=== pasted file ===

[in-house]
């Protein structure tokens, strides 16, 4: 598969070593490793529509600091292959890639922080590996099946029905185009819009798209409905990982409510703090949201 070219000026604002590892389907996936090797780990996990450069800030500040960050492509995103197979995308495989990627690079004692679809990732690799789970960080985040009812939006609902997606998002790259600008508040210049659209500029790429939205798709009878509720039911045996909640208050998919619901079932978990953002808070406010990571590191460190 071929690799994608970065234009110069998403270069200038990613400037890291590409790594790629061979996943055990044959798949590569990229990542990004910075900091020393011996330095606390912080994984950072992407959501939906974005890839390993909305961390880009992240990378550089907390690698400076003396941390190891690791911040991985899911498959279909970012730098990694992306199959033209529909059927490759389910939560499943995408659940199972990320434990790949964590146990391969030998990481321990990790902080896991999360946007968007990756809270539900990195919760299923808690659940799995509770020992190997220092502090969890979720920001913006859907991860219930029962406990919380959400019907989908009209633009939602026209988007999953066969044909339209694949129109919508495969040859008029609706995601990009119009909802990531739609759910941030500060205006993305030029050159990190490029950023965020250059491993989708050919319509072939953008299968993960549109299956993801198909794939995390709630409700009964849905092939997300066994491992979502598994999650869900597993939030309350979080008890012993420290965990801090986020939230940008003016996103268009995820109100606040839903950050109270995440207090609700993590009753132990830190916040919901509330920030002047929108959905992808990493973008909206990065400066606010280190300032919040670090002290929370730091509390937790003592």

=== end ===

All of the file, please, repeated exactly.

[in-house]
């Protein structure tokens, strides 16, 4: 598969070593490793529509600091292959890639922080590996099946029905185009819009798209409905990982409510703090949201 070219000026604002590892389907996936090797780990996990450069800030500040960050492509995103197979995308495989990627690079004692679809990732690799789970960080985040009812939006609902997606998002790259600008508040210049659209500029790429939205798709009878509720039911045996909640208050998919619901079932978990953002808070406010990571590191460190 071929690799994608970065234009110069998403270069200038990613400037890291590409790594790629061979996943055990044959798949590569990229990542990004910075900091020393011996330095606390912080994984950072992407959501939906974005890839390993909305961390880009992240990378550089907390690698400076003396941390190891690791911040991985899911498959279909970012730098990694992306199959033209529909059927490759389910939560499943995408659940199972990320434990790949964590146990391969030998990481321990990790902080896991999360946007968007990756809270539900990195919760299923808690659940799995509770020992190997220092502090969890979720920001913006859907991860219930029962406990919380959400019907989908009209633009939602026209988007999953066969044909339209694949129109919508495969040859008029609706995601990009119009909802990531739609759910941030500060205006993305030029050159990190490029950023965020250059491993989708050919319509072939953008299968993960549109299956993801198909794939995390709630409700009964849905092939997300066994491992979502598994999650869900597993939030309350979080008890012993420290965990801090986020939230940008003016996103268009995820109100606040839903950050109270995440207090609700993590009753132990830190916040919901509330920030002047929108959905992808990493973008909206990065400066606010280190300032919040670090002290929370730091509390937790003592």